I have spent the last couple of hours grappling with this problem, and having finally got to the bottom of it I’d thought I’d share my solution.

Ok, so the problem was that a PHP script which prepared a download (in this case a .zip) from Elgg’s file store was working fine in Firefox but producing a corrupt archive in IE.

On examining the headers being sent and received I was able to establish that there were two main issues going on:

  1. The zip file was being compressed by mod_deflate, this was being incorrectly handled by Internet Explorer, and so was producing a file which was actually a gzipped .zip file. This is a known issue, and is why Elgg’s .htaccess file only compresses text and javascript.
  2. The code which only permits compression for text mime types was being ignored.

The reason, obvious with hindsight but not at the time, was this:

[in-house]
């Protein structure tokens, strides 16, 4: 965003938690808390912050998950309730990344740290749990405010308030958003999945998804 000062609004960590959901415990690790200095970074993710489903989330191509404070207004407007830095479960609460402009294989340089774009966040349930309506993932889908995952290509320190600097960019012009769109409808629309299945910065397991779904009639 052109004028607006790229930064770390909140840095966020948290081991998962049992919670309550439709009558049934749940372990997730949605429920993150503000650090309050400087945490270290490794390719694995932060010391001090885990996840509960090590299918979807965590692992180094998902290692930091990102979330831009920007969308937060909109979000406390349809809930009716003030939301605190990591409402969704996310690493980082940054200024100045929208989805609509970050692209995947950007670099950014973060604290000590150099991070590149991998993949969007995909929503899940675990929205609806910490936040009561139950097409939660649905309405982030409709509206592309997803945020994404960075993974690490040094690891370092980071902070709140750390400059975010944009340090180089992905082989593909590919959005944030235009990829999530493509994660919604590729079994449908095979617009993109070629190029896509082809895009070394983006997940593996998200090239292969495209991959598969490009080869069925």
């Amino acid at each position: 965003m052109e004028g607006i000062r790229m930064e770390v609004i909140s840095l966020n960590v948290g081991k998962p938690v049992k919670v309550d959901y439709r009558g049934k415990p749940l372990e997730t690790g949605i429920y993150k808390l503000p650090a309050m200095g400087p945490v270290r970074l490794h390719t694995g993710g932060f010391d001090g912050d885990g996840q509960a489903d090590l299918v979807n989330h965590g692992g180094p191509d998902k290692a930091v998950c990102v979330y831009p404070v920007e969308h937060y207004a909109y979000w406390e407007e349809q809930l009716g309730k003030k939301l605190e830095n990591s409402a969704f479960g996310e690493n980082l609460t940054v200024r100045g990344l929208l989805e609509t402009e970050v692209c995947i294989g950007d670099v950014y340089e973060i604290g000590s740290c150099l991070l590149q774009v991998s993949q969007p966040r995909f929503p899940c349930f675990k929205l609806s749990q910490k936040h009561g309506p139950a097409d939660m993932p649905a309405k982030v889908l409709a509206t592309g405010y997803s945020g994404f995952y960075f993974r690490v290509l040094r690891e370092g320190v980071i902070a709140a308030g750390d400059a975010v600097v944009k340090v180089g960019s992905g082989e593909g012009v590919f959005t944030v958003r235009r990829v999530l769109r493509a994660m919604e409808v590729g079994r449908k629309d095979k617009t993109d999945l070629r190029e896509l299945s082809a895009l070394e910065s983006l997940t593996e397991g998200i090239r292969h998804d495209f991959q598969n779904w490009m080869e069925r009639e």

The file was being served by a script, this script modifies the mimetype via header. However, apache was determining whether to compress the file or not based on the initial mimetype of the script – which of course was text/html!

Once I figured that out, it was fairly simple to solve. I added the following lines to the mod_deflate settings in the .htaccess file.

SetEnvIfNoCase Request_URI action\/* no-gzip dont-vary
SetEnvIfNoCase Request_URI actions\/* no-gzip dont-vary

These lines turn off gzip compression for all actions, while leaving compression running for all other files. This solution is better than turning compression off altogether but it is not ideal, for one if you attempt a script download from anywhere but an Elgg action (which really you shouldn’t be), you will need to modify .htaccess yourself.

Any better solutions welcome!